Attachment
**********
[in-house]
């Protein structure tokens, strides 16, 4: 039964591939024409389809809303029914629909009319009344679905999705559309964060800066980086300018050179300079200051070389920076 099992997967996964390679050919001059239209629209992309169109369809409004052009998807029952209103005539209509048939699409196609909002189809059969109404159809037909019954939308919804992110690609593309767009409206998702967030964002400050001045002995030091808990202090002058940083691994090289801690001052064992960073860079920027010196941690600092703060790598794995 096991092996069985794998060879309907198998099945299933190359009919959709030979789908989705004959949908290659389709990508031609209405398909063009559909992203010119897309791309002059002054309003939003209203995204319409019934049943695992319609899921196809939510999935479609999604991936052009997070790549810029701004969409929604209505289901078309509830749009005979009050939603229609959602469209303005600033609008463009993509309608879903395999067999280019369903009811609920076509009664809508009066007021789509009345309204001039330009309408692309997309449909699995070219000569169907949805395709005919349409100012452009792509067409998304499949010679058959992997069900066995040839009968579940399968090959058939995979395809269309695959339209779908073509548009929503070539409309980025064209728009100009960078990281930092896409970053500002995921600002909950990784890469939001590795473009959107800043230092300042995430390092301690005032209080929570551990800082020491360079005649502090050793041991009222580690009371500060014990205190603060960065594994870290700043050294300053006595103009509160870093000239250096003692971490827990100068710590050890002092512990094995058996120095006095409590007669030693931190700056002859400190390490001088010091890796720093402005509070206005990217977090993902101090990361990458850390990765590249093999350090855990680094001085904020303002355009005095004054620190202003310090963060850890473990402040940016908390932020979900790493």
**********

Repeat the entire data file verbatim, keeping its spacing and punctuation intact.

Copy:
[in-house]
């Protein structure tokens, strides 16, 4: 039964591939024409389809809303029914629909009319009344679905999705559309964060800066980086300018050179300079200051070389920076 099992997967996964390679050919001059239209629209992309169109369809409004052009998807029952209103005539209509048939699409196609909002189809059969109404159809037909019954939308919804992110690609593309767009409206998702967030964002400050001045002995030091808990202090002058940083691994090289801690001052064992960073860079920027010196941690600092703060790598794995 096991092996069985794998060879309907198998099945299933190359009919959709030979789908989705004959949908290659389709990508031609209405398909063009559909992203010119897309791309002059002054309003939003209203995204319409019934049943695992319609899921196809939510999935479609999604991936052009997070790549810029701004969409929604209505289901078309509830749009005979009050939603229609959602469209303005600033609008463009993509309608879903395999067999280019369903009811609920076509009664809508009066007021789509009345309204001039330009309408692309997309449909699995070219000569169907949805395709005919349409100012452009792509067409998304499949010679058959992997069900066995040839009968579940399968090959058939995979395809269309695959339209779908073509548009929503070539409309980025064209728009100009960078990281930092896409970053500002995921600002909950990784890469939001590795473009959107800043230092300042995430390092301690005032209080929570551990800082020491360079005649502090050793041991009222580690009371500060014990205190603060960065594994870290700043050294300053006595103009509160870093000239250096003692971490827990100068710590050890002092512990094995058996120095006095409590007669030693931190700056002859400190390490001088010091890796720093402005509070206005990217977090993902101090990361990458850390990765590249093999350090855990680094001085904020303002355009005095004054620190202003310090963060850890473990402040940016908390932020979900790493």